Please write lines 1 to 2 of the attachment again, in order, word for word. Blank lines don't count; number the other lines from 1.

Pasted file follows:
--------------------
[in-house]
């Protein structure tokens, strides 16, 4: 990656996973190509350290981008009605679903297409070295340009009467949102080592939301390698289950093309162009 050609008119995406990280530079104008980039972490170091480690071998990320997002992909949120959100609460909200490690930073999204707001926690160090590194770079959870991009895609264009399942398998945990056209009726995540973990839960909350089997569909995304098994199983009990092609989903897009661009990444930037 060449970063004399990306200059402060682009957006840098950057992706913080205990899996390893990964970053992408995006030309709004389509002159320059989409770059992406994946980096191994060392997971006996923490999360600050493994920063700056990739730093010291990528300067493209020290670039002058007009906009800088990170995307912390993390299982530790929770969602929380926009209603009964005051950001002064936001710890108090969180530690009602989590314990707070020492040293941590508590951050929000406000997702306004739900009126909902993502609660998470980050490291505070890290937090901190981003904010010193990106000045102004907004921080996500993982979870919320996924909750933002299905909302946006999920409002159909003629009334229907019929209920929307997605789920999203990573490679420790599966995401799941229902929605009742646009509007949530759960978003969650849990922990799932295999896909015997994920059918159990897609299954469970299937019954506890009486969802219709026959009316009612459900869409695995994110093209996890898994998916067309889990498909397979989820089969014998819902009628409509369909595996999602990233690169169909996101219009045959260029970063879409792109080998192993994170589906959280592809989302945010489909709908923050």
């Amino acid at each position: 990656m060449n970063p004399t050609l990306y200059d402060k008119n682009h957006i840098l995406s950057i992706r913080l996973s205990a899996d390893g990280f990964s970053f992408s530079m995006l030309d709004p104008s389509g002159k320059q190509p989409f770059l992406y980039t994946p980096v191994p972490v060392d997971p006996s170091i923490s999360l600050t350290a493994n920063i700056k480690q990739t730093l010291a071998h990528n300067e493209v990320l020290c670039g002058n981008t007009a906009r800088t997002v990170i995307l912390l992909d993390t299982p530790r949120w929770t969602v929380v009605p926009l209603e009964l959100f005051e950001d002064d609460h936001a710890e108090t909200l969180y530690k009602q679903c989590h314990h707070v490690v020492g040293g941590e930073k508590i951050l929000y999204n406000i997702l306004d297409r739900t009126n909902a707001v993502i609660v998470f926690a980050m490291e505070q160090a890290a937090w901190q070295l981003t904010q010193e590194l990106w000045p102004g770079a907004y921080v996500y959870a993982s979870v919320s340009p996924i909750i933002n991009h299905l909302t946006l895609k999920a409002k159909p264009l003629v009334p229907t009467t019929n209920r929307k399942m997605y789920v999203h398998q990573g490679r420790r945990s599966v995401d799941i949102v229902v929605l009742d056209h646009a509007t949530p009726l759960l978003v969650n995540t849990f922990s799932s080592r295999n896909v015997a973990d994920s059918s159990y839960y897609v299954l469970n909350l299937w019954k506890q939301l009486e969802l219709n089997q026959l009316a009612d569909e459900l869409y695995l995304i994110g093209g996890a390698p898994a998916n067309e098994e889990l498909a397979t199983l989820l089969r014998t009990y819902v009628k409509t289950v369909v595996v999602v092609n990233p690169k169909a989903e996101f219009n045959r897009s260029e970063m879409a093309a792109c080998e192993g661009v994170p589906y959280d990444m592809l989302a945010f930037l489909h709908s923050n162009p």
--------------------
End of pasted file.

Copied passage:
[in-house]
């Protein structure tokens, strides 16, 4: 990656996973190509350290981008009605679903297409070295340009009467949102080592939301390698289950093309162009 050609008119995406990280530079104008980039972490170091480690071998990320997002992909949120959100609460909200490690930073999204707001926690160090590194770079959870991009895609264009399942398998945990056209009726995540973990839960909350089997569909995304098994199983009990092609989903897009661009990444930037 060449970063004399990306200059402060682009957006840098950057992706913080205990899996390893990964970053992408995006030309709004389509002159320059989409770059992406994946980096191994060392997971006996923490999360600050493994920063700056990739730093010291990528300067493209020290670039002058007009906009800088990170995307912390993390299982530790929770969602929380926009209603009964005051950001002064936001710890108090969180530690009602989590314990707070020492040293941590508590951050929000406000997702306004739900009126909902993502609660998470980050490291505070890290937090901190981003904010010193990106000045102004907004921080996500993982979870919320996924909750933002299905909302946006999920409002159909003629009334229907019929209920929307997605789920999203990573490679420790599966995401799941229902929605009742646009509007949530759960978003969650849990922990799932295999896909015997994920059918159990897609299954469970299937019954506890009486969802219709026959009316009612459900869409695995994110093209996890898994998916067309889990498909397979989820089969014998819902009628409509369909595996999602990233690169169909996101219009045959260029970063879409792109080998192993994170589906959280592809989302945010489909709908923050």